Others have also questioned the efficacy of the drugs, poking holes in the study results being offered up as proof that they might work.
While the EUA covers only FDA-approved hydroxychloroquine sulfate, regulators are also opening up to chloroquine phosphate that has not gotten the OK in the US for any indications.
The suggested dose for chloroquine phosphate is 1 gram on day 1 followed by 500 mg for 4 to 7 days. As for hydroxychloroquine sulfate, the suggested dose is 800 mg to start and then 400 mg on subsequent days.
Moderna pauses rare, infectious disease trials amid expected trial delays
The Covid-19 pandemic is hitting every biotech player with products in clinical trials — including those pressing full-speed ahead with efforts to battle it. Moderna disclosed that it’s pausing enrollment for a number of studies in rare and infectious diseases, and cautioned that even the trials that remain open will run into delays.
Programs affected include mRNA-1653 for human metapneumovirus and parainfluenza virus 3 infections, mRNA-3704 for methylmalonic acidemia and mRNA-3927 for propionic acidemia. Enrollment to the chikungunya virus antibody trial, which provided Moderna with some of its earliest human data, has been halted by the site.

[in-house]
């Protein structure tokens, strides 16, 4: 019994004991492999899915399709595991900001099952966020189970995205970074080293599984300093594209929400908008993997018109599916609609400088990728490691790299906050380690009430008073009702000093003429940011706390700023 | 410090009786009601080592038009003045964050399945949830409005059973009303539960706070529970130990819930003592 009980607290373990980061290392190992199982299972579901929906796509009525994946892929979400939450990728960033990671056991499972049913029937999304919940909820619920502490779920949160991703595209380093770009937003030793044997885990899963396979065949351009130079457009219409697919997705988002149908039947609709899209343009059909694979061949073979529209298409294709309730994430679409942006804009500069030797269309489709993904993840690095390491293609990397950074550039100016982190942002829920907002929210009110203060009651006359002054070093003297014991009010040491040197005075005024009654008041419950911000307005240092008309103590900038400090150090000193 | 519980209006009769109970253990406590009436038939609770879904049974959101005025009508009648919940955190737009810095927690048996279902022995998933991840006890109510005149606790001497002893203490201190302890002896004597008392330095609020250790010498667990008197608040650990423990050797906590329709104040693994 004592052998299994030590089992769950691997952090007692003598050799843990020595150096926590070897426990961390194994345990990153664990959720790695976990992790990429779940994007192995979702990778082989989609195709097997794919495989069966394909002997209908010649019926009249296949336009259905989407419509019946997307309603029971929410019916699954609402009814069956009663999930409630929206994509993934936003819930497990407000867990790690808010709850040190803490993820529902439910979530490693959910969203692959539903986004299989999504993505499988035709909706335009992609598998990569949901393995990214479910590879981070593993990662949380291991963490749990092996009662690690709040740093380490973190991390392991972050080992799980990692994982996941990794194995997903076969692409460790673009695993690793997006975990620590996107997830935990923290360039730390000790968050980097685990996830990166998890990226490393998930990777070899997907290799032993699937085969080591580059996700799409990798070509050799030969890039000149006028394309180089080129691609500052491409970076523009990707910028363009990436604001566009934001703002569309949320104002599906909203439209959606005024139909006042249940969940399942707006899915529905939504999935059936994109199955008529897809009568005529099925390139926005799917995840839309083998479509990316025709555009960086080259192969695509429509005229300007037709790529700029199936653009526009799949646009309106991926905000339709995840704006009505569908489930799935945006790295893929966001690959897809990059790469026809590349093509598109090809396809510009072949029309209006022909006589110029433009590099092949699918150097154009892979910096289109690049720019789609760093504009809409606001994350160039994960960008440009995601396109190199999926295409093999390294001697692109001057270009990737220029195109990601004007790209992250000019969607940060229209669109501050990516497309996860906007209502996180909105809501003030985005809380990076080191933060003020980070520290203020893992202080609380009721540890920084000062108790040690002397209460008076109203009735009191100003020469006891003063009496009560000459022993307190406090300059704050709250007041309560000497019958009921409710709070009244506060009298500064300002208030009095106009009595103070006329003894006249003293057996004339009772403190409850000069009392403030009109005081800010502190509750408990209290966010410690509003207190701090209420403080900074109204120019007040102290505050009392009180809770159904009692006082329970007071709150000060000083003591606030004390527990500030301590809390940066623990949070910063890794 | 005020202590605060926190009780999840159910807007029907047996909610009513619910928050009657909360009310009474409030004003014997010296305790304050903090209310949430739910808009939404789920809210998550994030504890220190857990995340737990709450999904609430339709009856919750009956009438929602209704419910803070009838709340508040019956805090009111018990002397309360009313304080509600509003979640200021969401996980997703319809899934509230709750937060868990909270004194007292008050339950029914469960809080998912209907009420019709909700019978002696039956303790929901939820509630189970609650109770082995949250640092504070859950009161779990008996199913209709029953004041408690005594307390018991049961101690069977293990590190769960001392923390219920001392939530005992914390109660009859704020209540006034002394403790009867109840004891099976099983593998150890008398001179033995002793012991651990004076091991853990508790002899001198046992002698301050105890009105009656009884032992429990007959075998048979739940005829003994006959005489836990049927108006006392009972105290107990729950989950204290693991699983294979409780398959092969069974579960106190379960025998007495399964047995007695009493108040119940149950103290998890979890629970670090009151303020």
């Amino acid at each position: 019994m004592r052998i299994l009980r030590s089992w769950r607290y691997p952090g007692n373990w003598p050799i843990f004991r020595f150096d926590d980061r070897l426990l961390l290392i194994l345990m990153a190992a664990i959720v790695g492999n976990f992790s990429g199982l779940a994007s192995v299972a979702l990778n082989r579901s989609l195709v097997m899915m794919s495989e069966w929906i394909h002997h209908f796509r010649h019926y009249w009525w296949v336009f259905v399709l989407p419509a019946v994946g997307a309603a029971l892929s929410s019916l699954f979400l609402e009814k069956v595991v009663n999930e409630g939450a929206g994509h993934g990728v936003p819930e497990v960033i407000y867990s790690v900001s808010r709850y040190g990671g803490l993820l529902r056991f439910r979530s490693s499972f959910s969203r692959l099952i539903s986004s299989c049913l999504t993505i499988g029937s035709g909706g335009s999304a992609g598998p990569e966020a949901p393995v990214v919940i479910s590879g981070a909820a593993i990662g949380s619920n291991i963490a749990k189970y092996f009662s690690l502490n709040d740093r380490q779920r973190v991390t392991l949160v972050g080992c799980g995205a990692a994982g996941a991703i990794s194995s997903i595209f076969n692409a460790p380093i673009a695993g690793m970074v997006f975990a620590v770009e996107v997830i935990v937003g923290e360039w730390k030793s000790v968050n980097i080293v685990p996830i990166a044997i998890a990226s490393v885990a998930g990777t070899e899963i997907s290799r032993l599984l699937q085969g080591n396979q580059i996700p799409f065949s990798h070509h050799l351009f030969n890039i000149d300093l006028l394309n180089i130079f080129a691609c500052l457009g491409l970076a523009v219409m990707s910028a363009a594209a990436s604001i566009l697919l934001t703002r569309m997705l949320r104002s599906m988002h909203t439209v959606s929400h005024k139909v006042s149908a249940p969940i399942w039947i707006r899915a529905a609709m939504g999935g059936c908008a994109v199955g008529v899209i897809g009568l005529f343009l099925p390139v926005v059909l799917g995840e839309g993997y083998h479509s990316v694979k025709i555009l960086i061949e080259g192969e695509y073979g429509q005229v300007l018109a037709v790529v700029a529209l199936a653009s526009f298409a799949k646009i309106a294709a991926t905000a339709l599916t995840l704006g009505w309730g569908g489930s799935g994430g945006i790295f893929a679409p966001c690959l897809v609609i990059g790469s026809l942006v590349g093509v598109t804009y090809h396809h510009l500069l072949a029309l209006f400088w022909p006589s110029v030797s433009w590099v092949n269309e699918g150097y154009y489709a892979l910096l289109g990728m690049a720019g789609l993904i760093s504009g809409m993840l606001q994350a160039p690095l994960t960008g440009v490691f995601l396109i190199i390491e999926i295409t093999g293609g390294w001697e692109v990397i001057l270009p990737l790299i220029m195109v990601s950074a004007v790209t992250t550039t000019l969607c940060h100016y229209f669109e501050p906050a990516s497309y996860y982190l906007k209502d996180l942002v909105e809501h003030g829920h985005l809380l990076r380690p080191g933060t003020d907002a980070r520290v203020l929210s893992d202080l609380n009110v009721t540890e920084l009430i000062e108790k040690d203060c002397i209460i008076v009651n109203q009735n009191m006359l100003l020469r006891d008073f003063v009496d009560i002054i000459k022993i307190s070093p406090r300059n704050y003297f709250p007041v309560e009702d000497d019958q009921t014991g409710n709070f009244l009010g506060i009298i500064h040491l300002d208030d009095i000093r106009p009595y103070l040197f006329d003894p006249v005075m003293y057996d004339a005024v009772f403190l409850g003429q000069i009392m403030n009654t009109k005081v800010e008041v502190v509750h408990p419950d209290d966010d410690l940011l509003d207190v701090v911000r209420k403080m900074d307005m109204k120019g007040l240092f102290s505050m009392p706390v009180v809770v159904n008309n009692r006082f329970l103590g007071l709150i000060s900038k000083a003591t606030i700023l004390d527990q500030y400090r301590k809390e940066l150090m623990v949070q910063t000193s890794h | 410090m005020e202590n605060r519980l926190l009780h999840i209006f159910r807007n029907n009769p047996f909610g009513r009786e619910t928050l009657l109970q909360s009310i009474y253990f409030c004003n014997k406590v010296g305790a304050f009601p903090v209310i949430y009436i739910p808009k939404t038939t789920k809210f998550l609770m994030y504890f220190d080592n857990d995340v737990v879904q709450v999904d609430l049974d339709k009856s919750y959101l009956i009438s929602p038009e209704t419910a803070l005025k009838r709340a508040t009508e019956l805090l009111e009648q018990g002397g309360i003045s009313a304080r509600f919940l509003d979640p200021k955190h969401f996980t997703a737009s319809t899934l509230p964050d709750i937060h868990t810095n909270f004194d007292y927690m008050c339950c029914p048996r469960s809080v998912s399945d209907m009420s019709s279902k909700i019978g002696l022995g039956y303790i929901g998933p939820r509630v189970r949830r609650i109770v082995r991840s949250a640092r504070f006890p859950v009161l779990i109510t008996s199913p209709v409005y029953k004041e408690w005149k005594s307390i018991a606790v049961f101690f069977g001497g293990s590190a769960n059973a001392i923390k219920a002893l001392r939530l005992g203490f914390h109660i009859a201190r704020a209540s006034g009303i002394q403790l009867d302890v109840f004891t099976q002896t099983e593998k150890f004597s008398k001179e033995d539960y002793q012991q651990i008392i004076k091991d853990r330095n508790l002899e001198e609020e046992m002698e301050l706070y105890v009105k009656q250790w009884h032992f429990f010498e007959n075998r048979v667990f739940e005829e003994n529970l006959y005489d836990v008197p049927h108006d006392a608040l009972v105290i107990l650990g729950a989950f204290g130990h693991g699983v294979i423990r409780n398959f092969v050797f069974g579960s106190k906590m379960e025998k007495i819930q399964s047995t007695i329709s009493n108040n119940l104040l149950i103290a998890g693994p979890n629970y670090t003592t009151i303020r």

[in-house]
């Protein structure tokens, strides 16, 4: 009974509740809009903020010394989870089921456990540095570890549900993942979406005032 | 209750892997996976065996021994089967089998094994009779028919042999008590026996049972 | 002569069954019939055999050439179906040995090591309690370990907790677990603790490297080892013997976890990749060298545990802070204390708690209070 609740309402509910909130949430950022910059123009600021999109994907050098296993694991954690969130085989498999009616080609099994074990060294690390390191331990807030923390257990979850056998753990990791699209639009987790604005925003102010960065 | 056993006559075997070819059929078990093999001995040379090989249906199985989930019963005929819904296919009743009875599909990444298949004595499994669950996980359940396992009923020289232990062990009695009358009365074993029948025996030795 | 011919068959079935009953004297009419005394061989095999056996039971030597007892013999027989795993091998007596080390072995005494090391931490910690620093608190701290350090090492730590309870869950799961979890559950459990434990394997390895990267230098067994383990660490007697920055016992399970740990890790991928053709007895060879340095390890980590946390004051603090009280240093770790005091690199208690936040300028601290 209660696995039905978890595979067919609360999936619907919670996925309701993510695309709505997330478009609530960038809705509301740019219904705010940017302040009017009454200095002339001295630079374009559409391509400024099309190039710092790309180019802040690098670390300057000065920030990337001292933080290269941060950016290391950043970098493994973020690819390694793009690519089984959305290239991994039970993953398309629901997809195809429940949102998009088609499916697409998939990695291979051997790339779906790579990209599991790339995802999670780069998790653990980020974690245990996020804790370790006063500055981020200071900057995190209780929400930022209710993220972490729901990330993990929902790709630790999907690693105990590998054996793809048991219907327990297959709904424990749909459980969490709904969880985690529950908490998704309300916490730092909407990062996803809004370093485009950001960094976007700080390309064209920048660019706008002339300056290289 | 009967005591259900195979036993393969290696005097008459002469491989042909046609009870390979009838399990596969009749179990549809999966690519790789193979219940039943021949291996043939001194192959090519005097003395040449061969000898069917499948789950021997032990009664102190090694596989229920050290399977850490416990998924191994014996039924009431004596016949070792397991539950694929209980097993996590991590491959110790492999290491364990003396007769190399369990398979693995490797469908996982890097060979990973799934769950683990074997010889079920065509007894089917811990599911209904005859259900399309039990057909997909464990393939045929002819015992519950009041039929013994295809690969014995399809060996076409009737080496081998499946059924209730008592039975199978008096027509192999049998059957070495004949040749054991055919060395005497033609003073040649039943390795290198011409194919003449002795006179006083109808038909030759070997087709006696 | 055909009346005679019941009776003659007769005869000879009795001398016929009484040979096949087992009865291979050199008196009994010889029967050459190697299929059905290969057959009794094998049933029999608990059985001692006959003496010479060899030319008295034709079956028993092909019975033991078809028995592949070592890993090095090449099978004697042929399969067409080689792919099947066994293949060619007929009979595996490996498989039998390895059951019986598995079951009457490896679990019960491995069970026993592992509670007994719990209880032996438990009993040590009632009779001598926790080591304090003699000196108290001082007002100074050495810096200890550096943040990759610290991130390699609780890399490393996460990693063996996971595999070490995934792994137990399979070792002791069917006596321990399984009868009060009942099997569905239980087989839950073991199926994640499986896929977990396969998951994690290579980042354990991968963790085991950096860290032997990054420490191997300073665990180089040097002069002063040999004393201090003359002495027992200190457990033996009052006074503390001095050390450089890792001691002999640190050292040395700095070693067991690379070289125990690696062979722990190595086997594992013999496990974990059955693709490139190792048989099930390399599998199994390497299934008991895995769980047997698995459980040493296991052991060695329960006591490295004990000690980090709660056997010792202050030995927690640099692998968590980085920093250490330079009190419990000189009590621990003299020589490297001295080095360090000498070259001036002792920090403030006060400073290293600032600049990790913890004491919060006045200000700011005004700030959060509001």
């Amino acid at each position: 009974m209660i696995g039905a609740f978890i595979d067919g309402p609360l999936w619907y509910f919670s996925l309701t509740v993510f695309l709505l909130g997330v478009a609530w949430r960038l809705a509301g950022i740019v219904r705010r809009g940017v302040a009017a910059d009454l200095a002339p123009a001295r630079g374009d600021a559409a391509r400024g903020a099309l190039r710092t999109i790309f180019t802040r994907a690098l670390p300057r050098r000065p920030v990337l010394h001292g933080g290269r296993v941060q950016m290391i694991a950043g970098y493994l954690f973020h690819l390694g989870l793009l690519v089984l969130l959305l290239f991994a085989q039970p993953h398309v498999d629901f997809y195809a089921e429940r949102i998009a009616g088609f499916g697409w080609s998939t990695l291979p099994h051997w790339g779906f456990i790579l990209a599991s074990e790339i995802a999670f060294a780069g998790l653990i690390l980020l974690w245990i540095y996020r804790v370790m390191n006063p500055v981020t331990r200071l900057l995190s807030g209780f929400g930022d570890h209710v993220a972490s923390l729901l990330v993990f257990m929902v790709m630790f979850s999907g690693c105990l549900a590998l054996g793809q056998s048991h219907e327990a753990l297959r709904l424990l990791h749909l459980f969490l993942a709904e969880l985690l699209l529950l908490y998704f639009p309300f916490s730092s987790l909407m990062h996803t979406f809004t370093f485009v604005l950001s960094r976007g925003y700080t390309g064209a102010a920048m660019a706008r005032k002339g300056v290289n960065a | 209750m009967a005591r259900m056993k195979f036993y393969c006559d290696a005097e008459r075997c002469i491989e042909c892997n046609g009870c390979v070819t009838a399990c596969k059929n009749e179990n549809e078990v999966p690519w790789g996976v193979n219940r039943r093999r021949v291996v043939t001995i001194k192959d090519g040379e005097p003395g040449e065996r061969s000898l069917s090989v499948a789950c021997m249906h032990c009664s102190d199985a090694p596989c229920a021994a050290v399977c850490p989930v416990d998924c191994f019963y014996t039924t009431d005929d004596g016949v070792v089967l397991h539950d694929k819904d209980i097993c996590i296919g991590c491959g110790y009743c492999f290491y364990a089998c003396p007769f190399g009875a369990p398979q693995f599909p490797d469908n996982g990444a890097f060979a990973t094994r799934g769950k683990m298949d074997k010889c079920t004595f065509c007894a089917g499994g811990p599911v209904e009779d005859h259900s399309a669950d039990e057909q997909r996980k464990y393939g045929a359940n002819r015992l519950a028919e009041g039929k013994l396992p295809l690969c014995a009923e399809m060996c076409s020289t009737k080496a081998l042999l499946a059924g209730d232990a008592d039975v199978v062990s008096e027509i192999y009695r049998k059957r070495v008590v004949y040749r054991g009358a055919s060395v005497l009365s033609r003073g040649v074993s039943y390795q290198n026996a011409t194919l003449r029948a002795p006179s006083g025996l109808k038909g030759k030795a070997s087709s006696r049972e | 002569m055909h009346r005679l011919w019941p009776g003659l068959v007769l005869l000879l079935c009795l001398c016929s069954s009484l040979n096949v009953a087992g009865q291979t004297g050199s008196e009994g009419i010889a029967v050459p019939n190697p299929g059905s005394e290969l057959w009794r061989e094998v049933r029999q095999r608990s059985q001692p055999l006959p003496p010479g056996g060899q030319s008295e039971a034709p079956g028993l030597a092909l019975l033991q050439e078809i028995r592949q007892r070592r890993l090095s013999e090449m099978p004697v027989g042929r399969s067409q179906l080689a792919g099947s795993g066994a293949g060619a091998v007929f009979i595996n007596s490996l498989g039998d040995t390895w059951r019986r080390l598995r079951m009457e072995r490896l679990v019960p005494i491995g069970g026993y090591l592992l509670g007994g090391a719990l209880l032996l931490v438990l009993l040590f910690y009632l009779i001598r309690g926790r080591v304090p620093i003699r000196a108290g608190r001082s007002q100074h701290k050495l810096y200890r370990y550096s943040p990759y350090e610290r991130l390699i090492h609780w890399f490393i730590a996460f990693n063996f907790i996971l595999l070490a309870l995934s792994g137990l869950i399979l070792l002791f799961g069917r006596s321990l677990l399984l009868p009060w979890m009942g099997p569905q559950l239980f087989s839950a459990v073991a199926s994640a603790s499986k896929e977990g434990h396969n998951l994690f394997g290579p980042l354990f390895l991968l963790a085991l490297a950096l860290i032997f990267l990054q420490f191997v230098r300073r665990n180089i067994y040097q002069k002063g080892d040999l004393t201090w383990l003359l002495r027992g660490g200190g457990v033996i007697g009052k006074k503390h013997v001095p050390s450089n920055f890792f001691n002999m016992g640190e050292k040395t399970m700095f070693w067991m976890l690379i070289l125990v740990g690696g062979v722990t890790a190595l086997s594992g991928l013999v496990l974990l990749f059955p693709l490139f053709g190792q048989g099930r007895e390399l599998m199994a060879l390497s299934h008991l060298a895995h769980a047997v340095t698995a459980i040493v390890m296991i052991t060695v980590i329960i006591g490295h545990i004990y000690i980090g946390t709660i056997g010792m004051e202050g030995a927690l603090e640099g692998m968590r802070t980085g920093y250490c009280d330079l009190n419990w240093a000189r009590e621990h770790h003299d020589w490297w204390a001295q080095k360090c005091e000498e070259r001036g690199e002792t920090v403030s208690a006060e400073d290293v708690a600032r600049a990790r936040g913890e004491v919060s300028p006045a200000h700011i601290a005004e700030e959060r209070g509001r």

Three oncology studies will go on, though the biotech acknowledged delays in enrollment. Even for two fully enrolled studies — a Phase II in CMV and Phase I for Zika — some participants will not be able to receive their next vaccine dose on time.
Like many fellow biotechs, Moderna instituted a remote work plan as early as March 12, while having lab and manufacturing personnel continue to come in on altered policies.
Vir enlists Generation Bio and its gene therapy platform as a new arm of antibody program
Just days after nominating lead antibody candidates for testing within months, George Scangos has a new idea for what his team at Vir can do to fight and protect against SARS-CoV-2. The biotech is embarking on research to see if Generation Bio’s gene therapy tech can be used to deliver instructions for making neutralizing antibodies within the body and keeping them there for years.